When it comes to revolutionary concepts in the manufacturing world, 3D printing tops the list. Whereas it used to take weeks to create a working prototype for a new product or part, 3D printing aka additive manufacturing (AM) has dramatically slashed that timeframe. In many cases, 3D printing has made prototyping so accessible; manufacturers and CNC machining services can feasibly produce a working model in hours.
Today, 3D printing is substantial for creating prototype and end-use production parts in hundreds of materials. It comprises a group of technologies used to build physical parts by adding material in a layer-by-layer fashion from a computer-aided design (CAD) file, as opposed to subtractive manufacturing methods, such as machining.
3D printing opens new opportunities and gives hope to many possibilities for companies looking to improve manufacturing efficiency. It has the potential to revolutionize industries and change the production line. The adoption of 3D printing increases the production speed while reducing costs. Nowadays, 3D printing is increasingly used for the mass customization, production of any types of open source designs in the field of agriculture, in healthcare, automotive industry, and aerospace industries.
If you’ve decided on 3D printing for a prototype or even an entire production run, one of the most important decisions you’ll make is what kind of material to use for the part. 3D printers are evolving rapidly in terms of materials that can be used, however, there are limitations. Like any manufacturing process, 3D printing needs high quality materials that meet consistent specifications to build consistent high-quality devices. When deciding which materials to choose for your project, it’s helpful to answer a few basic questions about your requirements.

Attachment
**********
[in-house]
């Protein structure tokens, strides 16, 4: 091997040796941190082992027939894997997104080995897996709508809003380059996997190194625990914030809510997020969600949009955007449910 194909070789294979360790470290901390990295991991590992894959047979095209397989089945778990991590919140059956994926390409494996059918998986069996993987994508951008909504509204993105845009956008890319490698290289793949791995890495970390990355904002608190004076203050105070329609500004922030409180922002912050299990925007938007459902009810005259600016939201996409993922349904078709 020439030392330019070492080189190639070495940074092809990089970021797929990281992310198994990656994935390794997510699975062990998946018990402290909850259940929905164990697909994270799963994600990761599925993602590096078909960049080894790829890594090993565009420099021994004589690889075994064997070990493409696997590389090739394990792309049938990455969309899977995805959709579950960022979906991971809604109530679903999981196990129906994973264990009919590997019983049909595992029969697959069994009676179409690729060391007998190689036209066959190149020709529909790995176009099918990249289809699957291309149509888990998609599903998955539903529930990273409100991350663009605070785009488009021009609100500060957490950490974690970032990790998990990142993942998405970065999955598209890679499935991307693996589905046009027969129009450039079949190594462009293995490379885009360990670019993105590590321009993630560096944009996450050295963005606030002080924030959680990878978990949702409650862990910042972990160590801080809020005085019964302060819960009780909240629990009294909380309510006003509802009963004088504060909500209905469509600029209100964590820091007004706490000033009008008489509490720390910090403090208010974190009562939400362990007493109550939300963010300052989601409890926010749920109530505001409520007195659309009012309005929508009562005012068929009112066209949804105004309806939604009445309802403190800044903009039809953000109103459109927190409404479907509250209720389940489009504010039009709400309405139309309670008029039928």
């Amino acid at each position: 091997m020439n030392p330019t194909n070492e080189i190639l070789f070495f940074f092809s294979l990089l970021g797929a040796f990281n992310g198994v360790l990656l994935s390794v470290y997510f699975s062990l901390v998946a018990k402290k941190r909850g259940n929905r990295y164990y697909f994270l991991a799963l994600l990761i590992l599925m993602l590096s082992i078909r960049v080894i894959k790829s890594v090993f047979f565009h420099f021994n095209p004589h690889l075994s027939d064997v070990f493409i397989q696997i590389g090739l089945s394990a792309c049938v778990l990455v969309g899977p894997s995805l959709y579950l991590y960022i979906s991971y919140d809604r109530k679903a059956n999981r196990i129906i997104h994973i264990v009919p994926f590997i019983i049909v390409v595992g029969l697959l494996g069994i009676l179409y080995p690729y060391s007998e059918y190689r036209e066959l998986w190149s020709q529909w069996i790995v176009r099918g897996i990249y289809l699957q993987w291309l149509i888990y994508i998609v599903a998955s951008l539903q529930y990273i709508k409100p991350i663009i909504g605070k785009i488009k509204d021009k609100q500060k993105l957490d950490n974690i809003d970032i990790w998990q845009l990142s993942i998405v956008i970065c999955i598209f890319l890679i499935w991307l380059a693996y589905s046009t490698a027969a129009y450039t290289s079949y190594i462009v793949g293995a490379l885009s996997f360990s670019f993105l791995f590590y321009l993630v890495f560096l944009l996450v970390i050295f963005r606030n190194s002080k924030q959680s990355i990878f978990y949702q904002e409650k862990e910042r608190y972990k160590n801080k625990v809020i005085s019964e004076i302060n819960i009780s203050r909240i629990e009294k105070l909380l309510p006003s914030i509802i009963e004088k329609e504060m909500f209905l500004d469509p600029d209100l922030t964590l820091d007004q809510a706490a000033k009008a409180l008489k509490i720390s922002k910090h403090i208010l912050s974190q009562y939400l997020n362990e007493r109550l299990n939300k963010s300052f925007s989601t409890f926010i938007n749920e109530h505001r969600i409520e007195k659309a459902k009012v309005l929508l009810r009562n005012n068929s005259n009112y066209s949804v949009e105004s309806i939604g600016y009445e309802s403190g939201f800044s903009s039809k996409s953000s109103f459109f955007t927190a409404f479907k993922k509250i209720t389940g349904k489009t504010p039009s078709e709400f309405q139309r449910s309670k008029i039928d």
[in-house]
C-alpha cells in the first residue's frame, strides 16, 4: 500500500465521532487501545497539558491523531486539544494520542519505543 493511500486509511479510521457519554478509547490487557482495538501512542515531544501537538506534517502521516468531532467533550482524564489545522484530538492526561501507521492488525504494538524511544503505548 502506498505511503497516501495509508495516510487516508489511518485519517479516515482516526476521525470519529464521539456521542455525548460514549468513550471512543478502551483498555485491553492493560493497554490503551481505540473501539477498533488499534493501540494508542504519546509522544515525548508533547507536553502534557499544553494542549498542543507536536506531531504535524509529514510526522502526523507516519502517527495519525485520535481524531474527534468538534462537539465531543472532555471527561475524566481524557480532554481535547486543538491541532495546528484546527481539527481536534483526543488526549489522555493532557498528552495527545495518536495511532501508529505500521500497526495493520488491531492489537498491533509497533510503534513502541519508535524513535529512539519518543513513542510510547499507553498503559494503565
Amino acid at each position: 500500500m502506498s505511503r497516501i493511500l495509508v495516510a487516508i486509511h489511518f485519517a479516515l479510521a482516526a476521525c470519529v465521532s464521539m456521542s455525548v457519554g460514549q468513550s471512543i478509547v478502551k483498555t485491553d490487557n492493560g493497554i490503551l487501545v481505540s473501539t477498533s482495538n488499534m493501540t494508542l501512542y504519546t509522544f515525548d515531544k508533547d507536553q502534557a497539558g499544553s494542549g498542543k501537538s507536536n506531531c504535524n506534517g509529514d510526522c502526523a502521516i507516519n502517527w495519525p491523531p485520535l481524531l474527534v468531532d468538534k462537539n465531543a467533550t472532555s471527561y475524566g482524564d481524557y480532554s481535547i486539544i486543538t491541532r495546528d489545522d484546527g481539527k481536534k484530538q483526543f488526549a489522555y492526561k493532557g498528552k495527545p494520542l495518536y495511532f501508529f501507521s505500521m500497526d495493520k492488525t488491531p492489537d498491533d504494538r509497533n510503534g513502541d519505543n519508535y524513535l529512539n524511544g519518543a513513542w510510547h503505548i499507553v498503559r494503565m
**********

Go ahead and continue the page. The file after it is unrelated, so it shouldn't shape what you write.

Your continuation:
Part Requirements: Mechanical Properties
The first question to ask is whether the part has mechanical properties. This is the overarching question that ultimately determines your material choice. Mechanical properties include things like degrees of elasticity, hardness, fatigue limits, and tensile strength. If your part has any mechanical properties, you immediately narrow your focus to several types of materials.
Once you’ve determined that your part has mechanical properties, the next question to answer is whether it requires strength or flexibility. If flexibility is your goal, then you’ll want to choose a rubber-like material. These materials provide the greatest flex for your part and produce the needed elasticity.
If strength is the greatest need, then you’ll have three material choices: ABS-like material, nylon, or ABS. To determine which of these is best for your project, decide whether your part requires high resolution. If yes, then ABS-like or nylon are the best options for you. If resolution isn’t an issue, then you can go with ABS material.
Part Requirements: No Mechanical Properties
If your part does not have mechanical properties, the list of appropriate materials for your 3D printing project is a bit wider. Again, several questions will help narrow down the material for your project.
Does your part require transparency? If the answer to this is yes, then you’ll immediately cross out any material that is not transparent. This limits you to clear and color-tinted transparent materials for your project.
High Resolution and Complex Geometry
If the transparency of your product isn’t an issue, then the next question you’ll need to determine is whether your product needs to be high resolution and if it has complex geometry. These two questions will provide the final deciding factors regarding the type of material you choose.
If your product is high resolution and has complex geometry, the best material for 3D printing is Visiclear. If your product requires high-resolution printing but does not have complex geometry, then the ideal material for your product is Verowhite.
Not High Resolution
If your product does not require high-resolution printing, the only other question you need to decide is whether it has complex geometric requirements. If it does, then you’ll want to select ABS for your printing material. If your product is not high res and has no complex geometry, then PLA is your best bet.
Depending on your part requirements, 3D printing is a smart way to go for both prototypes and entire production runs. Though there are many materials to choose from, by answering a few simple questions about your part, you can quickly determine the best choice for your needs. This decision tree can help you choose the best material for your project: